Like any popular dictionary website, the one I frequent provides a Word of the Day on the front page. The appeal of a Word of the Day showcase is that people find it entertaining to discover words that they have never or rarely seen or heard before. Normally this is just for entertainment, but some people take it too far and memorize these words so that they can inject them into conversations with their peers. The goal, of course, is to fool others into thinking that Mr. Word of the Day is more intelligent or better educated than everyone else. However, it doesn’t always pan out, as shown in this made up but entirely plausible example:

Mr. Jefferson: “So John, anything interesting happen lately?”
Mr. McStevens: “Well Earl, I spent yesterday at work, went to the gym to play some racquetball afterwards and somehow discombobulated my shoulder.”
Mr. Jefferson: “Sorry to hear that John. It sounds… painful. I hope you get that worked out.”

It is usually necessary to make sacrifices in an uncommon word’s dictionary meaning in order to wedge it into common, everyday dialogue. I’m always reminded of the movie Mary Poppins when this happens: for some reason, saying supercalifragilisticexpialidocious makes children feel more intelligent. In the same way, forcing big words into a trivial conversation makes small-minded adults feel like they are somehow superior to others.

Needless to say, I find the whole Word of the Day silliness to be most irritating, especially when something like this happens:


Reading this after many consecutive hours of processing literal meanings from dense technical material in front of a computer screen really does something strange to a person’s brain, such as imagining sheep writing poetry in a field on a sunny day.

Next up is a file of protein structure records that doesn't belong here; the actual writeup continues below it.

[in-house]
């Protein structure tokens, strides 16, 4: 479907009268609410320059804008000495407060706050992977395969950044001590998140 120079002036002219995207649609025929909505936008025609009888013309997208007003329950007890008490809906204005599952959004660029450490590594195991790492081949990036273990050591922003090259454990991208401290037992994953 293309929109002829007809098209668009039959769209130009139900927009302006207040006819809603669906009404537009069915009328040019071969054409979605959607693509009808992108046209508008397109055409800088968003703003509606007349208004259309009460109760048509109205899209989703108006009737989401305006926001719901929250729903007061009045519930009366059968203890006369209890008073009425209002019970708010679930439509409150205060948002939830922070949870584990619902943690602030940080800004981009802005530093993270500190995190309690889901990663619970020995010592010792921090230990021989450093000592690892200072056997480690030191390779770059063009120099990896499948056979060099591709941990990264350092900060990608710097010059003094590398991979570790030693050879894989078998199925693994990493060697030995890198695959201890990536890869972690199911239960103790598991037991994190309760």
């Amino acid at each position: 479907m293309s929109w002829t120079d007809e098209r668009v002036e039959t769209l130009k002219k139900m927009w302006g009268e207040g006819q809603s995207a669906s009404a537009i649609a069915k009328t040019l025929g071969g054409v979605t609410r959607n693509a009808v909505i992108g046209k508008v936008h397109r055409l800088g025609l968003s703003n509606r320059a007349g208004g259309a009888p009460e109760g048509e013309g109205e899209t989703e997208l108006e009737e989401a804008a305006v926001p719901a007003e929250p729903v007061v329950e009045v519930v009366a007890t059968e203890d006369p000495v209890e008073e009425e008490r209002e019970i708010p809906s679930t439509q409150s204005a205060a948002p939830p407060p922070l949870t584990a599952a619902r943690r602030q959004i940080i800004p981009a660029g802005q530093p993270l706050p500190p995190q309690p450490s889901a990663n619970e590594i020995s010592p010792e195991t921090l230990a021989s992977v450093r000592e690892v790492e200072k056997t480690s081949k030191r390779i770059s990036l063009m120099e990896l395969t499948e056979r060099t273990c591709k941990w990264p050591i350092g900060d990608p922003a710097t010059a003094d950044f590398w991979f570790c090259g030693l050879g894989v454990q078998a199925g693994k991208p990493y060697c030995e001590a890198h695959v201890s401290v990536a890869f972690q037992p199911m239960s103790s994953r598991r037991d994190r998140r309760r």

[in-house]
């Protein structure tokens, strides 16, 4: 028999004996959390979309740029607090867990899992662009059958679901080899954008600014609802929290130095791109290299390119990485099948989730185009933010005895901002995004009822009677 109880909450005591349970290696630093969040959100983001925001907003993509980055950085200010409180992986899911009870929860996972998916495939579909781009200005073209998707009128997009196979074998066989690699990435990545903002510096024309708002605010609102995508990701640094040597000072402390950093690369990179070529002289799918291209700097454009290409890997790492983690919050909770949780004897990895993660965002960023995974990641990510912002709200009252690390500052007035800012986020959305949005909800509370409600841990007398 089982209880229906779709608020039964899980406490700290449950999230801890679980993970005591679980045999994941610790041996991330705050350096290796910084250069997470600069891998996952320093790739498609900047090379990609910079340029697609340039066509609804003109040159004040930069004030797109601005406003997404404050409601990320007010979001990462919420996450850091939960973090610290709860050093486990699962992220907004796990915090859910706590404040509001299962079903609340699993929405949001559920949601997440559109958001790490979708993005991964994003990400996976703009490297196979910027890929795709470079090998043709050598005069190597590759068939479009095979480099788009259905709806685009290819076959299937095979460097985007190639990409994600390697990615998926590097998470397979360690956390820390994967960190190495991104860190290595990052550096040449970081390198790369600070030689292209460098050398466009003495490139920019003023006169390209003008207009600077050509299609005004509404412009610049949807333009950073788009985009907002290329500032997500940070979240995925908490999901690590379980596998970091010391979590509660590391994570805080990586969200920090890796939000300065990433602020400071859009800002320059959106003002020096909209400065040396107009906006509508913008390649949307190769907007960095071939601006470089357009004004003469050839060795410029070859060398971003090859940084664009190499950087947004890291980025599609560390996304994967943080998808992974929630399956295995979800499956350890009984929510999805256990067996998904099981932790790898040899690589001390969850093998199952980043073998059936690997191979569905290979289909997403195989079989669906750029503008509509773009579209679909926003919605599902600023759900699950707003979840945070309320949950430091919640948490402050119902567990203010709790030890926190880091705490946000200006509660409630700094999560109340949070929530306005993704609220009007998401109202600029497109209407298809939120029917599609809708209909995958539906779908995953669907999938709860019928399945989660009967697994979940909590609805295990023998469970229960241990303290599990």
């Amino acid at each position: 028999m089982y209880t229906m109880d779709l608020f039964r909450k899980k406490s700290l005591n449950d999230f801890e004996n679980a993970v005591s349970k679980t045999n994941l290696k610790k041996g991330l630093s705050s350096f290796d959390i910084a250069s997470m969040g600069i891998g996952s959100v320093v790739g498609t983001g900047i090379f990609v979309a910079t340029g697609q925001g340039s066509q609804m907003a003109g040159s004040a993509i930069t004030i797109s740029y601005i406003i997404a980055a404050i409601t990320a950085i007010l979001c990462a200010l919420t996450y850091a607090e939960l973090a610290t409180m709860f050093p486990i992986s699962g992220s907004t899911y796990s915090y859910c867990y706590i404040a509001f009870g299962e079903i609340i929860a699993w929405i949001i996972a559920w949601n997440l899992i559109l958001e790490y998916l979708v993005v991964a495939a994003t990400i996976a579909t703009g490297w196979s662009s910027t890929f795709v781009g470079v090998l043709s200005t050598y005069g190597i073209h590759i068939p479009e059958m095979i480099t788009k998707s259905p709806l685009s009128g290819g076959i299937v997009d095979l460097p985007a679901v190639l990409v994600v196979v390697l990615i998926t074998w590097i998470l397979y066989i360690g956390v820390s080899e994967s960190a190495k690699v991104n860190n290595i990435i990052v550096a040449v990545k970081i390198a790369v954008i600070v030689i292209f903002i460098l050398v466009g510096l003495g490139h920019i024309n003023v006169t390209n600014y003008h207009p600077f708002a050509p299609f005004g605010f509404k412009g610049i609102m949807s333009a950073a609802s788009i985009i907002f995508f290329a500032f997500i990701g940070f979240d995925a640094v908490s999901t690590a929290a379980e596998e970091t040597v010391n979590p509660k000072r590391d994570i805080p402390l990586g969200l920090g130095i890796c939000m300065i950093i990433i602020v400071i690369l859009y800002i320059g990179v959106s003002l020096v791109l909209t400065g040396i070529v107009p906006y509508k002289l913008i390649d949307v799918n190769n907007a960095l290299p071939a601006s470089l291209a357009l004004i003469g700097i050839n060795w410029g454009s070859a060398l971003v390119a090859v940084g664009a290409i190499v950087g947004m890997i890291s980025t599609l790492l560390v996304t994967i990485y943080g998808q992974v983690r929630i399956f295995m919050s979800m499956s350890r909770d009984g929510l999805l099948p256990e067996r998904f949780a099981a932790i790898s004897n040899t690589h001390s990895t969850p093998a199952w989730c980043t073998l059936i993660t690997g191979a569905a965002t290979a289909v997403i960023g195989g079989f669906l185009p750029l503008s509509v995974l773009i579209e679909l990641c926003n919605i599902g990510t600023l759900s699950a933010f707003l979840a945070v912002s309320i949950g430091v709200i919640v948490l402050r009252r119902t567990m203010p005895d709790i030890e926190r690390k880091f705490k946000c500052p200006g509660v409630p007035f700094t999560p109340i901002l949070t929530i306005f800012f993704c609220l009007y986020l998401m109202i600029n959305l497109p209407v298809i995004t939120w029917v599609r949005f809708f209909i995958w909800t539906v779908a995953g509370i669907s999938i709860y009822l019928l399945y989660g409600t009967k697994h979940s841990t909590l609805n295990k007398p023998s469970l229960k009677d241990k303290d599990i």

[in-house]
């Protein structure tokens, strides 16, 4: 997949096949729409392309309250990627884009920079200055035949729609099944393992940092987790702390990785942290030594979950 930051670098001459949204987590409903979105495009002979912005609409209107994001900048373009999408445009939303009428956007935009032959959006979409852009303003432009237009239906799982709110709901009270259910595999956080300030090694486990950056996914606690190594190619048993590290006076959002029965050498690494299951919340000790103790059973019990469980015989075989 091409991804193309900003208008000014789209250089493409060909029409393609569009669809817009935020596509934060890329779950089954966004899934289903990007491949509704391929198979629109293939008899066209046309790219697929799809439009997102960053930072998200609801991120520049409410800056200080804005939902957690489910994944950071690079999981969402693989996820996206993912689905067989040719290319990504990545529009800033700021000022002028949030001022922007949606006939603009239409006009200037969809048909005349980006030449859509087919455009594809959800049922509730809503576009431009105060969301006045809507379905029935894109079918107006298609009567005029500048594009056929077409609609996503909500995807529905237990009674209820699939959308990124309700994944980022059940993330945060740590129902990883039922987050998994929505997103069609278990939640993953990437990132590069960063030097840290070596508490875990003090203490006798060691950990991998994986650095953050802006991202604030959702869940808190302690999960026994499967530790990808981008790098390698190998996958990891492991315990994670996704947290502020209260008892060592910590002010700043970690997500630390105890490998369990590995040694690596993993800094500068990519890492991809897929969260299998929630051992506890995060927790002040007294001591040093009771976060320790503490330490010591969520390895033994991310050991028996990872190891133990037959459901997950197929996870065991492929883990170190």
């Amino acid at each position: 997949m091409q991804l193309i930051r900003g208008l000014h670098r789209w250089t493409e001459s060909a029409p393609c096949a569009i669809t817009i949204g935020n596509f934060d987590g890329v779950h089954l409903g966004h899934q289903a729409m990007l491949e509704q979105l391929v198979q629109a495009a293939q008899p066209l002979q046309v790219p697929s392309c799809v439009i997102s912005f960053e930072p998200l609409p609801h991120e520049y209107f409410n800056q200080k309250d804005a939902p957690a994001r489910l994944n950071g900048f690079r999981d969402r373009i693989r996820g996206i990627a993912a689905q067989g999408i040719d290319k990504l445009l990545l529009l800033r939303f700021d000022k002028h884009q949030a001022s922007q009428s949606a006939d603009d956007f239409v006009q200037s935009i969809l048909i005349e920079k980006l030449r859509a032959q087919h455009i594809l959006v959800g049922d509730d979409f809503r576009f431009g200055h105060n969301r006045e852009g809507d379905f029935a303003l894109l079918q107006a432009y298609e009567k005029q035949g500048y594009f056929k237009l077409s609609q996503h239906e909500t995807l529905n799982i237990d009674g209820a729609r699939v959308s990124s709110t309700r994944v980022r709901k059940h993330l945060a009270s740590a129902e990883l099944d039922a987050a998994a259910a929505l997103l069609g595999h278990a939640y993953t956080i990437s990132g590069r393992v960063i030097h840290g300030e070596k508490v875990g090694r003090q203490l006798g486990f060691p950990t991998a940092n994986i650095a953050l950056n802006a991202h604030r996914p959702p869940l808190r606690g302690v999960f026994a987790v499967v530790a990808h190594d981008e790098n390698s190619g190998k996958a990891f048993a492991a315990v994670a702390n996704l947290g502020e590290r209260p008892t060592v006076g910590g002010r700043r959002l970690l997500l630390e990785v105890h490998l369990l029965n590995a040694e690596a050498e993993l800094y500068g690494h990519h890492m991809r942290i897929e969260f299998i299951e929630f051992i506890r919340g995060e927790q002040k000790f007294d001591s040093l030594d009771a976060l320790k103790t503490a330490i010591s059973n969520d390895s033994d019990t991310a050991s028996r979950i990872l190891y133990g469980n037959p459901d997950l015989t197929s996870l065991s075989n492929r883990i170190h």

Here is a summary of my drawn-out thought process after reading this not-so-carefully-composed Word of the Day definition:

A pen for sheep? That doesn’t sound right, but there it is. Maybe it’s possible. After all, the world is a really big place and has all kinds of interesting critters in it. Maybe they have intelligent sheep in the more remote areas of Europe..? But sheep that can write? No… that can’t possibly be correct. If sheep can write then certainly dogs can write, but I have never met a dog that can write. Wait a second… maybe the pen is a special name for a farm tool that maintains a sheep’s hooves? Okay, that might work. Do they ride sheep in Europe? Etc. Etc.

It took nearly five minutes for my brain to paint a mental image that was different than the illustration above, or one of an Icelander riding a saddled sheep into town for road supplies. Another 30 minutes passed before I remembered why I went to that damned dictionary website in the first place. When everything was said and done, I burned through almost 45 minutes of my day confirming to myself that sheep can’t write and trying to remember what the hell I was originally doing.

Cross Purposes

As I prepare to test for my Java certifications, I am frequently reminded that patience is not always a virtue. See below:

03. class Alpha {
04.   static String s = " ";
05.   protected Alpha() {
06.     s += "alpha ";
07.   }
08. }
09. class SubAlpha extends Alpha {
10.     private SubAlpha() {
11.       s += "sub ";
12.     }
13. }
14. public class SubSubAlpha extends Alpha {
15.    private SubSubAlpha() {
16.      s += "subsub ";
17.    }
18.    public static void main( String[] args ) {
19.      new SubSubAlpha();
20.      System.out.println( s );
21.    }
22. }

What is the result?
A.  subsub
B.  sub subsub
C.  alpha subsub
D.  alpha sub subsub
E.  Compilation fails
F.  An exception is thrown at runtime

Answer:  C is correct.  Watch out, because SubSubAlpha extends
Alpha!  Since the code doesn't attempt to make a SubAlpha, the
private constructor in SubAlpha is okay.

Yes, I must concede that I got this particular question wrong. And you know what? I’m not going to lose a bit of sleep over it. While I regularly use private constructors in my classes, I have yet to use them in tandem with any descendents of said classes. If I was willing (or perhaps able) to spend more than two or three minutes on the problem during the exam, the private constructor would have received additional scrutiny and led me along a path to the correct answer.

The point is this: I could have made the investment of an hour and I never would have noticed the SubSubAlpha extends Alpha bullshit, which serves as a nearly instantaneous escape hatch for the inexperienced and superficially intelligent. People who write obnubilated code and excel at these types of questions are the kind you want working for your competitors, not with you.